Presentation on theme: "Nathaniel Lasry 1,2,3, Elizabeth Charles 2,3,4, Chris Whittaker 3,4 2 Abstract Technology-rich classrooms like SCALE-UP or TEAL are designed to be centered."— Presentation transcript:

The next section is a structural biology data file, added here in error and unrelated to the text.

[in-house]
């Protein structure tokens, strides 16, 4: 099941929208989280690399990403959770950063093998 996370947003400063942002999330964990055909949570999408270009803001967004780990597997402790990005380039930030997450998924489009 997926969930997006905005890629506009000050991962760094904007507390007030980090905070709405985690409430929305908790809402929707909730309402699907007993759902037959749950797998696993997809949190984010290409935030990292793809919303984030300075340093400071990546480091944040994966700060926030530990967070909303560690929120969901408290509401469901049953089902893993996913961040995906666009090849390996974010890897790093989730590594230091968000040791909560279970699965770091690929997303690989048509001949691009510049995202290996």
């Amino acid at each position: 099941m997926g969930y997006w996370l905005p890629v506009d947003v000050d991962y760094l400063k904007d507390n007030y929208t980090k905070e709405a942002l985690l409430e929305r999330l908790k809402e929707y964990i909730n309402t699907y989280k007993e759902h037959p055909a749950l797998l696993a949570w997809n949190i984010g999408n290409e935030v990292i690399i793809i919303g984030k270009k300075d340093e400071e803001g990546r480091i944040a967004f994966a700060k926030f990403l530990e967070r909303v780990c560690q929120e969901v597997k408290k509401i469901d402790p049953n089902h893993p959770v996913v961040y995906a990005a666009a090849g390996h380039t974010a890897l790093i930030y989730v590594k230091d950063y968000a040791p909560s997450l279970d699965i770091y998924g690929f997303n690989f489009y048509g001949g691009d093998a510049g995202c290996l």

Nathaniel Lasry 1,2,3, Elizabeth Charles 2,3,4, Chris Whittaker 3,4 2 Abstract Technology-rich classrooms like SCALE-UP or TEAL are designed to be centered around students and actively engage them. We examine what happens when instructors adopt the classroom but not the pedagogy that goes with it. We assessed the pedagogy of 6 participating instructors (active learning vs. conventional instruction) using the Attitudes towards Instruction (ATI: Trigwell & Prosser, 2004) and through qualitative observations. We assessed students on the FCI at the beginning and end of the term and conducted interviews with 34 students to gauge their perceptions of the redesigned spaces as a function of the pedagogy they were exposed to. Last, we correlate instructors’ self-reported instructional approach (teacher-centered vs student- centered) with the average normalized gains of their classes. Our findings suggest that technology-rich spaces are only effective when implemented with active pedagogies. Without active pedagogy, the technology-rich environment is not significantly different from conventional teacher-centered classrooms. We also find that students in socio-technological spaces have more expert-like epistemic beliefs when exposed to active learning pedagogy. We also find that instructors’ self-reported perception of student-centeredness accounts for a large fraction of the variance (R 2 =0.83) in their class’ average normalized gain. 1- Active Learning matters, classroom design, well… This study was supported by: Method Measures 1) Assessing 6 Instructors’ Pedagogy : student centered vs teacher centered - Researchers we invited to attend classes - Instructors completed the 22-item Approaches to Teaching Inventory (ATI) - ATI is a self-report instrument that instructors complete. Has 2 sub-scales - Conceptual change/student focused (CCSF) ; 11 items - Information transmission/teacher focused (ITTF) ; 11-items (Trigwell & Prosser, 2004) 2) Students’ learning gains (FCI pre-post) 3) Conducted 34 interviews on students’ perceptions of SCALE-UP SAMPLE Students in algebra-based mechanics course at Dawson College (n=214) and 6 different instructors distributed as follows: Active Learning pedagogies produce larger normalized gains, regardless of classroom design. Classroom designs do not significantly differ from each other. Largest gains are found in socio- technological designs that use Active Learning. Smallest normalized gains are found in socio- technological designs that use traditional teacher- centered pedagogies. Results 2- Tech-rich AL Students have more expert like epistemologies Three epistemic sub-components of perceptions/beliefs emerge: (a) relates to real world phenomena (real world), (b) takes additional work outside of class (requires effort), and (c) requires access to a variety of experiences in the classroom (experientially mediated). Students’ epistemic perceptions/beliefs in tech-rich classrooms depend on the kind of pedagogy they were exposed to: active learning students display more expert-like epistemic beliefs 3- Teachers’ self-report of student-centeredness correlates with We find a surprisingly high correlation (r = 0.91) between normalized gain and self-reported student- centeredness (CCSF) but not with teach-centerdness (ITTF). We find striking the notion that such a large fraction of the variance (R2=0.83) in average FCI gain for a class can be explained by the instructor’s perception of student- centeredness. The corrolary being that changing a teachers perception of teaching can have a profound impact on students. Conclusion 1) Active Learning is paramount 2) Male sure teachers using SCALE-UP rooms can use Active Learning; Else, maybe better off not using the room… 3) Students have greater conceptual gains AND more expert-like epistemologies when SCALE-UP used with Active Learning 4) The way teachers view how student-centered they are; is really important!